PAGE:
Update 2016/06/03: PrivacyFix has been discontinued. Read more here.
If you are concerned with your privacy, and the way your personal data is being used online, then PrivacyFix is of interest to you.
It is available as a free extension for Chrome and Firefox (no other browsers support at this time). It scans your privacy settings for Google, Facebook and websites. It also tells you if you are tracked for ads. Most importantly, it helps you adjust those settings easily, so that your online actions are more private.
Do not make the mistake to consider PrivacyFix some sort of rebel initiative, though, that is against companies like Facebook and Google making money from your actions per se:
We’re sensitive to the need of Facebook and Google to manage their privacy frameworks, and for them to ensure that decisions are being made by directly by users. We also believe that it’s worth your time to consider each setting and any tradeoffs between privacy and functionality. We will focus your attention on the most private settings, but ultimately it’s up to you to choose the settings that work best for you.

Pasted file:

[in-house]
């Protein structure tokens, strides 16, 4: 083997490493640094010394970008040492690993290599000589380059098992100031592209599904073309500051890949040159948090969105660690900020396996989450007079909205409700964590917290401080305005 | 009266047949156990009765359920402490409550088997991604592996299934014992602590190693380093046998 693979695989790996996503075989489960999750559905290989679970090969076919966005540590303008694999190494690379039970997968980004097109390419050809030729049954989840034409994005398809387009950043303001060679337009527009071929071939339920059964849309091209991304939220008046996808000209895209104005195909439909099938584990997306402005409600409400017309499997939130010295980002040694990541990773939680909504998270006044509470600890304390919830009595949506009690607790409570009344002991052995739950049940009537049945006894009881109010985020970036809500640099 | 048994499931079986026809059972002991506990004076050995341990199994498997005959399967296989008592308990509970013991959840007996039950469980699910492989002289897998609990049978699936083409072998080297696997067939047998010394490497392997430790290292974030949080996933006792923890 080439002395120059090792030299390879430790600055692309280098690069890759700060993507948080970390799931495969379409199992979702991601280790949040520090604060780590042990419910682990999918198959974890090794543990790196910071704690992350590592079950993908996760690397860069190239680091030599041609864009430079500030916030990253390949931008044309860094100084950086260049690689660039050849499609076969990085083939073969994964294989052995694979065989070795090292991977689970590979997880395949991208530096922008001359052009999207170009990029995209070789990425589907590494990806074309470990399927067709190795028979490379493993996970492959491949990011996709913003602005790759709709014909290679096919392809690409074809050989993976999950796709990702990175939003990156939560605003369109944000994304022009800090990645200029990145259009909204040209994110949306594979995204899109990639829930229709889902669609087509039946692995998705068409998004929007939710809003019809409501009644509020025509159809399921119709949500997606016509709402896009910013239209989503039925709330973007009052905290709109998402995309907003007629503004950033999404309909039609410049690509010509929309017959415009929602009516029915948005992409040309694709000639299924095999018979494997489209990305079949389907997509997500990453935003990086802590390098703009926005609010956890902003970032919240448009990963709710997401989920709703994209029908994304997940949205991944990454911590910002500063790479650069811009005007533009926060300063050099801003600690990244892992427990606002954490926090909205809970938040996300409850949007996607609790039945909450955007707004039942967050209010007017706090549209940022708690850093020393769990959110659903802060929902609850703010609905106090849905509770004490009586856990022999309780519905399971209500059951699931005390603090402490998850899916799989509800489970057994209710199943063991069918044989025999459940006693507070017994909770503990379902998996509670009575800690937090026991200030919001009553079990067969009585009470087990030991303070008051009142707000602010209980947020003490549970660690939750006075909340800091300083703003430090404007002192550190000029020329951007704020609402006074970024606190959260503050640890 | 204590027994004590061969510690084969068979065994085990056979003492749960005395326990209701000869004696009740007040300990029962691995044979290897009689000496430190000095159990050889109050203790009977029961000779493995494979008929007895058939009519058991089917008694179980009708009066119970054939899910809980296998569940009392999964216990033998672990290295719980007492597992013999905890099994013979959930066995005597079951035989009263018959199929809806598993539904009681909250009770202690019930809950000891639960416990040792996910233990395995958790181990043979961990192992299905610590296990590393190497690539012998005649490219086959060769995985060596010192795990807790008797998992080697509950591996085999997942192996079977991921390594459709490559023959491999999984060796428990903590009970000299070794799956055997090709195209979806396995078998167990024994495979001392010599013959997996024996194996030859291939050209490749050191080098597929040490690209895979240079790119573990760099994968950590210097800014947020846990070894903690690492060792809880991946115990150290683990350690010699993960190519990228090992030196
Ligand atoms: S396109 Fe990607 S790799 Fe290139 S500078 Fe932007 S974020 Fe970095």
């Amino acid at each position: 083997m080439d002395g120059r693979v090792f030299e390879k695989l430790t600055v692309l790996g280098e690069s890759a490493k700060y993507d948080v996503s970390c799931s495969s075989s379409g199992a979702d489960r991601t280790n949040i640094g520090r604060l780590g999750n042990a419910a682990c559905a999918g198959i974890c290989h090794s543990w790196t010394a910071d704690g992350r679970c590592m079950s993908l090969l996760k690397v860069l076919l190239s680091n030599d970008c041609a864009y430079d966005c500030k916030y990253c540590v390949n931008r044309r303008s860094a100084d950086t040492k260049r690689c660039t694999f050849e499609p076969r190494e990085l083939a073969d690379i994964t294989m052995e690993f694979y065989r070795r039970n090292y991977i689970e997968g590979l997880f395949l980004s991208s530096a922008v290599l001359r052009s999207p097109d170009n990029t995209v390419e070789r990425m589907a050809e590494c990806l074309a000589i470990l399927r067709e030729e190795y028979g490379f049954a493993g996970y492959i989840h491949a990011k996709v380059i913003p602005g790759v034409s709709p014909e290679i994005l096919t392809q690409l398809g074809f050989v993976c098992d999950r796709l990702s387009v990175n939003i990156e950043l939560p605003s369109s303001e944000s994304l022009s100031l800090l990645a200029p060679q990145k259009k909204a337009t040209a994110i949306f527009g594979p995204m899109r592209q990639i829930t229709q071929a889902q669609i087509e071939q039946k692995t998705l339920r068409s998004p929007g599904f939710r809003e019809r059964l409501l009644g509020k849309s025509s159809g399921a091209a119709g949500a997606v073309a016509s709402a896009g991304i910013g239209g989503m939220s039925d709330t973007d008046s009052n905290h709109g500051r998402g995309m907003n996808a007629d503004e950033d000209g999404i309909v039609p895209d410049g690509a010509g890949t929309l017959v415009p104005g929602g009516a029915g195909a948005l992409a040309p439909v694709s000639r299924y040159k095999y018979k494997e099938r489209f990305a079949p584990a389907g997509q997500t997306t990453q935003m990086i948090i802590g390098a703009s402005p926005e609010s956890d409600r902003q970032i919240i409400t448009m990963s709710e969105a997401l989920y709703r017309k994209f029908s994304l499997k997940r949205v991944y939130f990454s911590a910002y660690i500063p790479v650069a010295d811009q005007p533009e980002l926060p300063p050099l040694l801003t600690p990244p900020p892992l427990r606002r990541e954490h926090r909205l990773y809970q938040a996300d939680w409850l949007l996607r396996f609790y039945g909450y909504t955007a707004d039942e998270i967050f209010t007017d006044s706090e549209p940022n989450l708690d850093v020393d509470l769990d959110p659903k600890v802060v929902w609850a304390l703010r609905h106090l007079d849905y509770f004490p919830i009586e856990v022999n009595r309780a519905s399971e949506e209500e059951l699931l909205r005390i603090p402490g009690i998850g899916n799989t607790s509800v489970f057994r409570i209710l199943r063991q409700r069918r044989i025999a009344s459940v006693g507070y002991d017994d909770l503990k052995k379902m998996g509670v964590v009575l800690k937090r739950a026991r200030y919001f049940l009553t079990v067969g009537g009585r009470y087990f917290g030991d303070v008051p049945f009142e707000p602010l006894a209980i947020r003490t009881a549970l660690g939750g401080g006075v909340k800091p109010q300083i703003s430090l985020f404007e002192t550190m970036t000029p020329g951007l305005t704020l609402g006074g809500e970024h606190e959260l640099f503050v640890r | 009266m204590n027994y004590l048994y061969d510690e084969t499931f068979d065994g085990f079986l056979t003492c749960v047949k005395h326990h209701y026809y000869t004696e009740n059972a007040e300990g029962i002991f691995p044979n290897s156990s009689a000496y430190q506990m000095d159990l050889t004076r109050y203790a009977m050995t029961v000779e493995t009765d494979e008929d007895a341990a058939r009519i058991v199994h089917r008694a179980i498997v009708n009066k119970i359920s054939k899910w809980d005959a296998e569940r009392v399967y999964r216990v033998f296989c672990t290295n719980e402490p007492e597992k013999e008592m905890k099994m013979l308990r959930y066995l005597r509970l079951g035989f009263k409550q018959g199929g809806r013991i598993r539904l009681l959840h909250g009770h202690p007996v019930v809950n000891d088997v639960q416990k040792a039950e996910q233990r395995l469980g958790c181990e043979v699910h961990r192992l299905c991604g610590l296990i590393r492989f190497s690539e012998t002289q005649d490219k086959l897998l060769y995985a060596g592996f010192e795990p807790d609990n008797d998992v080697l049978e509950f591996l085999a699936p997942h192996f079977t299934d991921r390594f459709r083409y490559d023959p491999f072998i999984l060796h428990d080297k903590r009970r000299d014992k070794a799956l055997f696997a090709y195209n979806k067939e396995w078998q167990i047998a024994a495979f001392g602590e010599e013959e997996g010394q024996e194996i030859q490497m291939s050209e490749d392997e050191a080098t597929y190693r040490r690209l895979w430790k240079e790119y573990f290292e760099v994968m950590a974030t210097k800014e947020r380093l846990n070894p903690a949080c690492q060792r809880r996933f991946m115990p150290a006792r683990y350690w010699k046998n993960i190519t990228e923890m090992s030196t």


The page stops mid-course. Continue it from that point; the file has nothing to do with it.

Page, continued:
As in: if you want to use this product (Google, Facebook) to your advantage for free, make sure you pay attention and understand what it is that you are giving up in return. Makes sense.
A nice touch is the calculation of how much money these companies make from your online activity. These are estimates, but nevertheless appear quite right. In my case, Facebook only makes about $0,02 per year, while Google makes $65,47 per year. Not a very high price to pay for all that information at my fingertips.
3 thoughts on “Google makes $65,47/year with my data, Facebook only $0,02”
More and more I’d love to be a customer and pay for products I like. I don’t want to be a product anymore. Therefore I like App.net, even in its early stages where not too much is happening. And now I’m waiting for a paid Facebook with the cool factor of Google+.
So, how do you feel about tent.is? Is that approach (protocol over service) also important to you?
I think that’s more a technical approach: trying to develop one protocol that can have multiple purposes. I like the idea, though I’d like to see a few more implementation examples.
If I host a test.is server, I can still choose how to monetize it, if I’m not mistaken. And I just hope I as a customer get to choose to pay for what I like.